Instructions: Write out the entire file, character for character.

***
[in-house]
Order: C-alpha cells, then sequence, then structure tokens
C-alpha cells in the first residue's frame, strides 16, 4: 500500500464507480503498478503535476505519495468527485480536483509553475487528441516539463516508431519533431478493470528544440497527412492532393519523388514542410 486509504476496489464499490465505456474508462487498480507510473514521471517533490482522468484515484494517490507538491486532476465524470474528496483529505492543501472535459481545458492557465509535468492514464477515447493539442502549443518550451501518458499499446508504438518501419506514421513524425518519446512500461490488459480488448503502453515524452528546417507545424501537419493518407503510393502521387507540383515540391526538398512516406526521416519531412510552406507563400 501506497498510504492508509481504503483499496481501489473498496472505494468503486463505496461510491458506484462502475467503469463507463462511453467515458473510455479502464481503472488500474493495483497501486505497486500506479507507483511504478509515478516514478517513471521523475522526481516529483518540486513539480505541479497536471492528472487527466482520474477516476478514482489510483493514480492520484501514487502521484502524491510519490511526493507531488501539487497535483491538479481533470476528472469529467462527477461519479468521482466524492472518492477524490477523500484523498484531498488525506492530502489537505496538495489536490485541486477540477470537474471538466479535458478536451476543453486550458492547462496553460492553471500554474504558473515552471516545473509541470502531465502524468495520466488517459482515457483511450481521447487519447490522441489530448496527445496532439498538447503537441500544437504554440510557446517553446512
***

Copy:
[in-house]
Order: C-alpha cells, then sequence, then structure tokens
C-alpha cells in the first residue's frame, strides 16, 4: 500500500464507480503498478503535476505519495468527485480536483509553475487528441516539463516508431519533431478493470528544440497527412492532393519523388514542410 486509504476496489464499490465505456474508462487498480507510473514521471517533490482522468484515484494517490507538491486532476465524470474528496483529505492543501472535459481545458492557465509535468492514464477515447493539442502549443518550451501518458499499446508504438518501419506514421513524425518519446512500461490488459480488448503502453515524452528546417507545424501537419493518407503510393502521387507540383515540391526538398512516406526521416519531412510552406507563400 501506497498510504492508509481504503483499496481501489473498496472505494468503486463505496461510491458506484462502475467503469463507463462511453467515458473510455479502464481503472488500474493495483497501486505497486500506479507507483511504478509515478516514478517513471521523475522526481516529483518540486513539480505541479497536471492528472487527466482520474477516476478514482489510483493514480492520484501514487502521484502524491510519490511526493507531488501539487497535483491538479481533470476528472469529467462527477461519479468521482466524492472518492477524490477523500484523498484531498488525506492530502489537505496538495489536490485541486477540477470537474471538466479535458478536451476543453486550458492547462496553460492553471500554474504558473515552471516545473509541470502531465502524468495520466488517459482515457483511450481521447487519447490522441489530448496527445496532439498538447503537441500544437504554440510557446517553446512